The Skeptical Teacher

Musings of a science teacher & skeptic in an age of woo.

Posts Tagged ‘magical thinking’

Physics of Board Breaking & Karate at The Amazing Meeting 8

Posted by mattusmaximus on July 14, 2010

This past weekend I attended The Amazing Meeting 8 in Las Vegas, along with about 1300 other skeptics & supporters of science.  And, like last year, there was a talent show in which I participated.  Last year I performed the bed of nails demonstration and explained the physics involved, but this year I decided to do the hitting, so I gave another skeptical physics lesson – this time on karate & board breaking.  And, thanks to my colleague Dean over at the Blog of Phyz, I have some slow-motion footage of my grand finale break…

It might surprise many people to know that pretty much anyone can break boards with little training – in order to do more challenging breaks like that pictured here takes more training, though the basic principles are still the same. But in the end there is *nothing* mystical involved – no chi or “life energy” or any of that rot. With proper body mechanics and good use of mass (twisting the body), velocity (dropping to convert GPE into KE), and a low time of impact (solid supports that won’t give) one can make lots of kindling out of boards. Oh yeah, and the spacers are a nice trick as well 🙂 For a fuller explanation, see my previous blog post on the subject.

And, just to put my money where my mouth is, I have to brag about one more thing: while at TAM8, I taught skeptic & paranormal investigator Joe Nickell how to break boards.  Joe had never before performed a board break, and – to my knowledge – has no formal martial arts training, yet I was able to get him successfully breaking boards with just 5 minutes of instruction.  Here he is successfully performing a palm-heel strike on a board I’m holding…

So, there you have it: if Joe Nickell, at his age & with no formal training, can employ the basic physics & body mechanics required to break a board, then pretty much anyone can do it… no special chi or paranormal powers required 🙂

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Physics of Karate – No Woo Required

Posted by mattusmaximus on November 14, 2009

I’ve practiced martial arts of various styles for 20 years, and in all that time I’ve heard a number of very strange & woo-filled explanations for why people can accomplish the physical feats they can.  One such example is breaking wooden boards with the bare hands & feet – often people provide an explanation by referencing so-called “chi, ki, or qigong energy”. The whole concept of chi is more of a philosophical concept than anything else, and it is little more than a “dragon-in-the-garage” (an untestable notion that cannot be verified through scientific means).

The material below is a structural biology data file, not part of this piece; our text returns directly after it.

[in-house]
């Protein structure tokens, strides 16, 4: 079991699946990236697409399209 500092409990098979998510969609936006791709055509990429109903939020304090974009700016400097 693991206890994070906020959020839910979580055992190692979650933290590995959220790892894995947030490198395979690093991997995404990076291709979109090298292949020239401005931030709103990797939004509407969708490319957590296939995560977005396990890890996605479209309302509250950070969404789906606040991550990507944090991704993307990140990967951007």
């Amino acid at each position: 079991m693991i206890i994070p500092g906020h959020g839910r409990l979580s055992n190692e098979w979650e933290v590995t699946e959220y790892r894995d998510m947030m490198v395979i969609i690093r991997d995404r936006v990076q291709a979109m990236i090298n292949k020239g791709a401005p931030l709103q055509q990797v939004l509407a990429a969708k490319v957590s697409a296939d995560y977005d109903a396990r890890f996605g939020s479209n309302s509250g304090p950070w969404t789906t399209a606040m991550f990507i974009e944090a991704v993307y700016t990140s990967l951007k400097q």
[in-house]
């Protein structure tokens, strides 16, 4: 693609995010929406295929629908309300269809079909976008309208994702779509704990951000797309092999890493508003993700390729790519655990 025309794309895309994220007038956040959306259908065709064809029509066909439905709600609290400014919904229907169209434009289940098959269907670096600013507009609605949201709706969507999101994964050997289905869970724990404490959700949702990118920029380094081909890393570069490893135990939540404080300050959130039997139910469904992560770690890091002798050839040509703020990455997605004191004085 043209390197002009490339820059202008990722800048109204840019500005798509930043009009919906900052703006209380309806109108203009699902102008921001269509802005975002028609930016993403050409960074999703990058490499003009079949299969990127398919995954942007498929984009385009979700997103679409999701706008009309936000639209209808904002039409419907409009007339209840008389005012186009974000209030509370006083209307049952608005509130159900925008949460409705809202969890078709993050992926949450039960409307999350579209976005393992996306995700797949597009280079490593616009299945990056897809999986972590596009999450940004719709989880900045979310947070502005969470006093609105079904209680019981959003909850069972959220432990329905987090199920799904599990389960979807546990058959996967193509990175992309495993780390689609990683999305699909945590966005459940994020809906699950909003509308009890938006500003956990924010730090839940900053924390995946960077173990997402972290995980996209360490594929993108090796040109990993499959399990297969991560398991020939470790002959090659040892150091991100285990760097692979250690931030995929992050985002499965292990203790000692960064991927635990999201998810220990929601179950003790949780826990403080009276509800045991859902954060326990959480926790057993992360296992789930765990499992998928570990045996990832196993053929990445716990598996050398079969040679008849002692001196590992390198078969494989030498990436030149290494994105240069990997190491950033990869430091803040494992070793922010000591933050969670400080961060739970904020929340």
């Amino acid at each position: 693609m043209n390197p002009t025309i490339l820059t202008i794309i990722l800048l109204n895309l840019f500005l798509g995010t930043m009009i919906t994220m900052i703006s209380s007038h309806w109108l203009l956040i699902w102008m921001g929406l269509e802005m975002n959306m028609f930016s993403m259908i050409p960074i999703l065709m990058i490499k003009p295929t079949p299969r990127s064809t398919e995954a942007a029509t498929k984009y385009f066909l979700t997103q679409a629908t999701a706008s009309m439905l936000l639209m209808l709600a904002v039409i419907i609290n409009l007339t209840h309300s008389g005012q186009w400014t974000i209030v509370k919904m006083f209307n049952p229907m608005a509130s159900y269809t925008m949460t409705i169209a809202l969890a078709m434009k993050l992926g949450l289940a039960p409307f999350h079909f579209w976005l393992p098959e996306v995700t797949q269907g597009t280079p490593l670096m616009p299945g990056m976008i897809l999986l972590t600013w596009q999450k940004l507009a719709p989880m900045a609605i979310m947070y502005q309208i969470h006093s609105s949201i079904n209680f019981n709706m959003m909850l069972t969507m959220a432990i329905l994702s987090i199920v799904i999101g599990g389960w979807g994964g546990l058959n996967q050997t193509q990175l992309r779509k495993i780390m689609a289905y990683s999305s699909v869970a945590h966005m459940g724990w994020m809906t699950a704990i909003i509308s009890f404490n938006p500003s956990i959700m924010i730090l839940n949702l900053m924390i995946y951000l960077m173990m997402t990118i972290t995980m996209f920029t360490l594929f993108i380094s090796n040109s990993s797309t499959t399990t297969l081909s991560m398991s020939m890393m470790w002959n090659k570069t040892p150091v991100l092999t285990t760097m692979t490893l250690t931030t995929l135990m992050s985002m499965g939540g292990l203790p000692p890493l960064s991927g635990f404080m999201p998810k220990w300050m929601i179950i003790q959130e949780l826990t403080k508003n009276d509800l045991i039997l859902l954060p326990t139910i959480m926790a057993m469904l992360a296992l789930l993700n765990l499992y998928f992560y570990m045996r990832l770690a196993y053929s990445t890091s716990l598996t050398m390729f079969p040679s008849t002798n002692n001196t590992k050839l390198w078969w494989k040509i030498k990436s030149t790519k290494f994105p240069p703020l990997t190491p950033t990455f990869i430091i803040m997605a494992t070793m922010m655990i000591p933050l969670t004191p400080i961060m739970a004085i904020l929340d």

karate chop

Well, I’m here to tell you that such physical feats as board breaking can be performed & explained simply by referencing the known laws of physics – no woo required.  Take a look at the video of me performing such a break with five pine boards at once…

How do I accomplish this feat?  Here’s how: I hit the boards really hard – the question is how do I generate such a large force of impact?  Read on…

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Superstition & Computer Technology

Posted by mattusmaximus on August 27, 2009

Today I saw a great post over at the Tech Republic blog about the “10 habits of superstitious users” of computers.  I wanted to pass this along to you, partially because it is an excellent contemporary example of loose & magical thinking.  I am also sharing it partially out of deference to my wife, who has to deal with the computer illiterate all-too-often who view the computer as either some kind of malevolent entity or a magical box.

Here is the main text of the article [note that I’ve added relevant links to the text]…

Superstition: A belief, not based on human reason or scientific knowledge, that future events may be influenced by one’s behavior in some magical or mystical way (Wiktionary).

In 1947, the psychologist B. F. Skinner reported a series of experiments in which pigeons could push a lever that would randomly either give them a food pellet, or nothing. Think of it as a sort of one-armed bandit that the pigeons played for free. Skinner found, after a while, that some of the pigeons started acting oddly before pushing the lever. One moved in counterclockwise circles, one repeatedly stuck its head into the upper corner of the cage, and two others would swing their heads back and forth in a sort of pendulum motion. He suggested that the birds had developed “superstitious behaviors” by associating getting the food with something they happened to be doing when they actually got it — and they had wrongly concluded that if they did it again, they were more likely to get the pellet. Essentially, they were doing a sort of food-pellet dance to better their odds.

Although computer users are undoubtedly smarter than pigeons, users who really don’t understand how a computer works may also wrongly connect some action of theirs with success (and repeat it), or associate it with failure (and avoid it like the plague). Here are some of the user superstitions I’ve encountered.

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